Please note that you can only use the string form (for EVAL) if you are not referencing any symbols in the surrounding scope. If you are, you should encapsulate your string with a block and an EVAL instead. For instance:

throws-like { EVAL q[ fac("foo") ] }X::TypeCheck::Argument;

Grouping tests

The result of a group of subtests is only ok if all subtests are ok.

The subtest function executes the given block, consisting of usually more than one test, possibly including a plan or done-testing, and counts as one test in plan, todo, or skip counts. It will pass the test only if all tests in the block pass. The function accepts an optional $description of the test.

class Womble {}
class GreatUncleBulgaria is Womble {
    has $.location = "Wimbledon Common";
    has $.spectacles = True;
subtest {
    my $womble = GreatUncleBulgaria.new;
    isa-ok $womble,            Womble,             "Correct type";
    is     $womble.location,   "Wimbledon Common""Correct location";
    ok     $womble.spectacles,                     "Correct eyewear";
}"Check Great Uncle Bulgaria";

You can also place the description as the first positional argument, or use a Pair with description as the key and subtest's code as the value. This can be useful for subtests with large bodies.

subtest 'A bunch of tests'{
    plan 42;
subtest 'Another bunch of tests' => {
    plan 72;

Skipping tests

Sometimes tests just aren't ready to be run, for instance a feature might not yet be implemented, in which case tests can be marked as todo. Or it could be the case that a given feature only works on a particular platform - in which case one would skip the test on other platforms.

Mark $count tests as TODO, giving a $reason as to why. By default only one test will be marked TODO.

sub my-custom-pi { 3 };
todo 'not yet precise enough';         # Mark the test as TODO. 
is my-custom-pi(), pi'my-custom-pi'# Run the test, but don't report 
                                       # failure in test harness. 

The result from the test code above will be something like:

    not ok 1 - my-custom-pi# TODO not yet precise enough 
    # Failed test 'my-custom-pi' 
    # at test-todo.t line 7 
    # expected: '3.14159265358979' 
    #      got: '3' 

Note that if you todo a subtest, all of the failing tests inside of it will be automatically marked TODO as well and will not count towards your original TODO count.

Skip $count tests, giving a $reason as to why. By default only one test will be skipped. Use such functionality when a test (or tests) would die if run.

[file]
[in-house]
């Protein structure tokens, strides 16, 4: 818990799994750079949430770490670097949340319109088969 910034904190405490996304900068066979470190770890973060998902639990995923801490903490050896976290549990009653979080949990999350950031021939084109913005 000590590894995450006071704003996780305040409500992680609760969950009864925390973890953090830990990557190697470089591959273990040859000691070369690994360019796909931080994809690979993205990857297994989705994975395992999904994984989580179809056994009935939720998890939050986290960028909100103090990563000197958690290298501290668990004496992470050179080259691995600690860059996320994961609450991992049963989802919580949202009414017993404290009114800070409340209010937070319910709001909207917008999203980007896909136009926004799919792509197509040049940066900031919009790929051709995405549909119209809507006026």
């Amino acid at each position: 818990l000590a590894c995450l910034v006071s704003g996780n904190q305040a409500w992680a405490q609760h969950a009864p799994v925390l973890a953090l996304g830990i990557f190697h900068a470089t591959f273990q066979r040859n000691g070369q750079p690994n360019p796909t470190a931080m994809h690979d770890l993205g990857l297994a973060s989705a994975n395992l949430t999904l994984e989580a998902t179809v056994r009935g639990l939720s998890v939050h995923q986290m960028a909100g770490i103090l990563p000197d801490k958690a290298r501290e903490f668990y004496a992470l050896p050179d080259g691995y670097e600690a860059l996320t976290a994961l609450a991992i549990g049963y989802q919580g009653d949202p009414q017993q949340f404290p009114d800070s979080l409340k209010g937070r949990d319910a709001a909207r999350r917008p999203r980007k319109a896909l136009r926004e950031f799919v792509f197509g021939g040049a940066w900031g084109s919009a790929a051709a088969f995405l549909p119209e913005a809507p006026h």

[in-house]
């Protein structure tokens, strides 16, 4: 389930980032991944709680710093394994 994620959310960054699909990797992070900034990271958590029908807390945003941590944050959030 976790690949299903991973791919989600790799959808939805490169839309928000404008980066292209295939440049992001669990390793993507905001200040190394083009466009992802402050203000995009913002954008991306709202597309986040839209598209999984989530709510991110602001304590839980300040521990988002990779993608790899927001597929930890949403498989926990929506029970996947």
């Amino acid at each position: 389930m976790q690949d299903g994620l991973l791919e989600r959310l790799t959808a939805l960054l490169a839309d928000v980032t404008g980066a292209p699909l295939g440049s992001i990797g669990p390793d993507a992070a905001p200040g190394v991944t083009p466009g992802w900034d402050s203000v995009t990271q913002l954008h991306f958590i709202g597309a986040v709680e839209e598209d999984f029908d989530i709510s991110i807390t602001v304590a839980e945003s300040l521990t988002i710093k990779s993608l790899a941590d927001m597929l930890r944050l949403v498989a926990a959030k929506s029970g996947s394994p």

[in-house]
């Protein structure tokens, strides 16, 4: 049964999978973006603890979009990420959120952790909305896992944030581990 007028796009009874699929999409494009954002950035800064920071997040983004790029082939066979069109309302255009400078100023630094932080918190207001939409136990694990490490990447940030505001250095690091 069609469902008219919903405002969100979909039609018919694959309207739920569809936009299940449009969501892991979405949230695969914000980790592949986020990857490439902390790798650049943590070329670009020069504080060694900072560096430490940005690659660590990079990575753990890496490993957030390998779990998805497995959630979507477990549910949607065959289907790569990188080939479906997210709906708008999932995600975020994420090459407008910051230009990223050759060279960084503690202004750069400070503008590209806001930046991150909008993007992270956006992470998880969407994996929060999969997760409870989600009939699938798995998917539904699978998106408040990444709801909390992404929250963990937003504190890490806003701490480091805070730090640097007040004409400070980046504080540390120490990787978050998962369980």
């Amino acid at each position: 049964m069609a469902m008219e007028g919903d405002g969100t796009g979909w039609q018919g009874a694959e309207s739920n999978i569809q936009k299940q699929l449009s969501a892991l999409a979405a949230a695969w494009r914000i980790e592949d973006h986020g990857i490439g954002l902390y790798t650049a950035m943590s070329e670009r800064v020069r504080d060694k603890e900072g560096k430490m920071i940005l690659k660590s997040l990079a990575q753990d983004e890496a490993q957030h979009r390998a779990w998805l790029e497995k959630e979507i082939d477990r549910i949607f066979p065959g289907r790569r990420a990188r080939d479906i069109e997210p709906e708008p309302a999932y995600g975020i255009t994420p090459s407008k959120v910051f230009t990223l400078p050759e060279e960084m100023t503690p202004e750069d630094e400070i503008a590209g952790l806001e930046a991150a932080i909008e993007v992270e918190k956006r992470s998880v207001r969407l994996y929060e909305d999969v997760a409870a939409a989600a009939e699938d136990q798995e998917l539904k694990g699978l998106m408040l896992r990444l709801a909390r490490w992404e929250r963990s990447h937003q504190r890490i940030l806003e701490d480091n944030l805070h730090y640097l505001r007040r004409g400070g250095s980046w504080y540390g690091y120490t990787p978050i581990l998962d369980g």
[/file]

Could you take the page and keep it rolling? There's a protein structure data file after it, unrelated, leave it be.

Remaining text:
sub num-forward-slashes($arg{ ... } ;
if $*KERNEL ~~ 'linux' {
    is num-forward-slashes("/a/b"),             2;
    is num-forward-slashes("/a//b".IO.cleanup), 2;
else {
    skip "Can't use forward slashes on Windows"2;

Note that if you mark a test as skipped, you must also prevent that test from running.

Skip the remaining tests. If the remainder of the tests in the test file would all fail due to some condition, use this function to skip them, providing an optional $reason as to why.

my $locationsub womble { ... }...;
unless $location ~~ "Wimbledon Common" {
    skip-rest "We can't womble, the remaining tests will fail";
# tests requiring functional wombling 
ok womble();
# ... 

Note that skip-rest requires a plan to be set, otherwise the skip-rest call will throw an error. Note that skip-rest does not exit the test run. Do it manually, or use conditionals to avoid running any further tests.

See also plan :skip-all('...') to avoid running any tests at all and bail-out to abort the test run and mark it as failed.

If you already know the tests will fail, you can bail out of the test run using bail-out():

    my $has-db-connection;
    $has-db-connection  or bail-out 'Must have database connection for testing';

The function aborts the current test run, signaling failure to the harness. Takes an optional reason for bailing out. The subroutine will call exit(), so if you need to do a clean-up, do it before calling bail-out().

If you want to abort the test run, but without marking it as failed, see skip-rest or plan :skip-all('...')

Manual control

If the convenience functionality documented above does not suit your needs, you can use the following functions to manually direct the test harness output.

The pass function marks a test as passed. flunk marks a test as not passed. Both functions accept an optional test $description.

pass "Actually, this test has passed";
flunk "But this one hasn't passed";

Since these subroutines do not provide indication of what value was received and what was expected, they should be used sparingly, such as when evaluating a complex test condition.

Display diagnostic information in a TAP-compatible manner on the standard error stream. This is usually used when a particular test has failed to provide information that the test itself did not provide. Or it can be used to provide visual markers on how the testing of a test-file is progressing (which can be important when doing stress testing).

diag "Yay!  The tests got to here!";